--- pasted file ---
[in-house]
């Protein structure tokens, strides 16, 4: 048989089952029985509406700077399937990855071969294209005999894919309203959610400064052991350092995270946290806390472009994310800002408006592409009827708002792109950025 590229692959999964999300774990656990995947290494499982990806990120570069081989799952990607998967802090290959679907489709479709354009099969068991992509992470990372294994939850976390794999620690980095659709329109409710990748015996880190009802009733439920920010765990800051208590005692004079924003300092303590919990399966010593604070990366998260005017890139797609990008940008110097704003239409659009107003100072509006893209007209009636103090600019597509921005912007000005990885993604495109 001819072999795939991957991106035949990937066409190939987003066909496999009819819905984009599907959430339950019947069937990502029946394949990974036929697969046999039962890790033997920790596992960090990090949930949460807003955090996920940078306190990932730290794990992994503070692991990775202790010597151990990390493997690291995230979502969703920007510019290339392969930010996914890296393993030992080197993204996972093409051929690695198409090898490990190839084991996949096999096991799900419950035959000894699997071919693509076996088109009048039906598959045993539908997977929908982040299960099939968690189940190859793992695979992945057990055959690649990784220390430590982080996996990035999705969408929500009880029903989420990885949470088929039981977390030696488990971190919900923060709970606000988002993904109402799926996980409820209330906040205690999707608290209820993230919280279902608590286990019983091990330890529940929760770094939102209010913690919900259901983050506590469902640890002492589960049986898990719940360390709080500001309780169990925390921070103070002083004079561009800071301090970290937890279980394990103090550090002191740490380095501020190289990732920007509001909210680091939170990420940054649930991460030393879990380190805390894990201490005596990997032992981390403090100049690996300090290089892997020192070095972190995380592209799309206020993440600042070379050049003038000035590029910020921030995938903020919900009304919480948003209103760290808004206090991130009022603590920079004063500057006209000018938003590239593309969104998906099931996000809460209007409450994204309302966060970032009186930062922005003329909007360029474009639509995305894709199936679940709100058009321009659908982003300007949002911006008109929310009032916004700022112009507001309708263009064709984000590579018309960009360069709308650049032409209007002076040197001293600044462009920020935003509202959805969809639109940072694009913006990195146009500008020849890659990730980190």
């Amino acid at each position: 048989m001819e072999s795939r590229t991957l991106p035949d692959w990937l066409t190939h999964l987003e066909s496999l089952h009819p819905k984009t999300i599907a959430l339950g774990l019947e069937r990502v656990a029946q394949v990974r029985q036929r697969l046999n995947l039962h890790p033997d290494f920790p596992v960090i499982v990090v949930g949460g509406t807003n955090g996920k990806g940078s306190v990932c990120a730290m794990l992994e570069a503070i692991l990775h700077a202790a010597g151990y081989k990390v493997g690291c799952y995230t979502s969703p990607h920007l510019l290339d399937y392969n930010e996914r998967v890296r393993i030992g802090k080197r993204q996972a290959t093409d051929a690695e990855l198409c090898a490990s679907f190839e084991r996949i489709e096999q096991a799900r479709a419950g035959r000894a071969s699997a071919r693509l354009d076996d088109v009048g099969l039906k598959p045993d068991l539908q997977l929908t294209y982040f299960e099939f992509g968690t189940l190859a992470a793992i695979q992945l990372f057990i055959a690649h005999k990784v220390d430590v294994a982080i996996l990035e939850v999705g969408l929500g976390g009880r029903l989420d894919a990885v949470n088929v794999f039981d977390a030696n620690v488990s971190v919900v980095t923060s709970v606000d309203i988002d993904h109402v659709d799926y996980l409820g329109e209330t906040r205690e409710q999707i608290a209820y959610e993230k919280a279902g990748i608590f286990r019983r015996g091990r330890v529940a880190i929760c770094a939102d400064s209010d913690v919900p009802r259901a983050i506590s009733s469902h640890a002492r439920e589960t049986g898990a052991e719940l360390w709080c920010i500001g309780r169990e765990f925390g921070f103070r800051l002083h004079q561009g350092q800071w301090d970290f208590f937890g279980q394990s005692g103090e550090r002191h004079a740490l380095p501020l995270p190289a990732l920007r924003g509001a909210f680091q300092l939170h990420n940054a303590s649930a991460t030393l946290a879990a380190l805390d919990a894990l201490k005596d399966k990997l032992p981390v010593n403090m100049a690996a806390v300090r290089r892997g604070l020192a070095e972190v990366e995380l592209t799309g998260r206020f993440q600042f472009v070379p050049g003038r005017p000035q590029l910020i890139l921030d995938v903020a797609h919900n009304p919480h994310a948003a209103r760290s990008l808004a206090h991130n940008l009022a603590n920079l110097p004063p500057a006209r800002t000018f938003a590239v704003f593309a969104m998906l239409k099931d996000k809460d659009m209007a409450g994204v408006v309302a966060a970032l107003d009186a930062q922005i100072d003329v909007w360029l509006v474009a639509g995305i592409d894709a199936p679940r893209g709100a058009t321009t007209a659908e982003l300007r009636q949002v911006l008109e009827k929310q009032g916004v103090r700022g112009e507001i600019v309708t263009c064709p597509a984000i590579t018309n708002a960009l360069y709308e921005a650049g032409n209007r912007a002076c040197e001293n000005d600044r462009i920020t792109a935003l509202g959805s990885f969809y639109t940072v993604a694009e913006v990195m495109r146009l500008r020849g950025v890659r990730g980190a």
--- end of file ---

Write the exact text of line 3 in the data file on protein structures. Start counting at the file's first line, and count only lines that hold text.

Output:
């Amino acid at each position: 048989m001819e072999s795939r590229t991957l991106p035949d692959w990937l066409t190939h999964l987003e066909s496999l089952h009819p819905k984009t999300i599907a959430l339950g774990l019947e069937r990502v656990a029946q394949v990974r029985q036929r697969l046999n995947l039962h890790p033997d290494f920790p596992v960090i499982v990090v949930g949460g509406t807003n955090g996920k990806g940078s306190v990932c990120a730290m794990l992994e570069a503070i692991l990775h700077a202790a010597g151990y081989k990390v493997g690291c799952y995230t979502s969703p990607h920007l510019l290339d399937y392969n930010e996914r998967v890296r393993i030992g802090k080197r993204q996972a290959t093409d051929a690695e990855l198409c090898a490990s679907f190839e084991r996949i489709e096999q096991a799900r479709a419950g035959r000894a071969s699997a071919r693509l354009d076996d088109v009048g099969l039906k598959p045993d068991l539908q997977l929908t294209y982040f299960e099939f992509g968690t189940l190859a992470a793992i695979q992945l990372f057990i055959a690649h005999k990784v220390d430590v294994a982080i996996l990035e939850v999705g969408l929500g976390g009880r029903l989420d894919a990885v949470n088929v794999f039981d977390a030696n620690v488990s971190v919900v980095t923060s709970v606000d309203i988002d993904h109402v659709d799926y996980l409820g329109e209330t906040r205690e409710q999707i608290a209820y959610e993230k919280a279902g990748i608590f286990r019983r015996g091990r330890v529940a880190i929760c770094a939102d400064s209010d913690v919900p009802r259901a983050i506590s009733s469902h640890a002492r439920e589960t049986g898990a052991e719940l360390w709080c920010i500001g309780r169990e765990f925390g921070f103070r800051l002083h004079q561009g350092q800071w301090d970290f208590f937890g279980q394990s005692g103090e550090r002191h004079a740490l380095p501020l995270p190289a990732l920007r924003g509001a909210f680091q300092l939170h990420n940054a303590s649930a991460t030393l946290a879990a380190l805390d919990a894990l201490k005596d399966k990997l032992p981390v010593n403090m100049a690996a806390v300090r290089r892997g604070l020192a070095e972190v990366e995380l592209t799309g998260r206020f993440q600042f472009v070379p050049g003038r005017p000035q590029l910020i890139l921030d995938v903020a797609h919900n009304p919480h994310a948003a209103r760290s990008l808004a206090h991130n940008l009022a603590n920079l110097p004063p500057a006209r800002t000018f938003a590239v704003f593309a969104m998906l239409k099931d996000k809460d659009m209007a409450g994204v408006v309302a966060a970032l107003d009186a930062q922005i100072d003329v909007w360029l509006v474009a639509g995305i592409d894709a199936p679940r893209g709100a058009t321009t007209a659908e982003l300007r009636q949002v911006l008109e009827k929310q009032g916004v103090r700022g112009e507001i600019v309708t263009c064709p597509a984000i590579t018309n708002a960009l360069y709308e921005a650049g032409n209007r912007a002076c040197e001293n000005d600044r462009i920020t792109a935003l509202g959805s990885f969809y639109t940072v993604a694009e913006v990195m495109r146009l500008r020849g950025v890659r990730g980190a």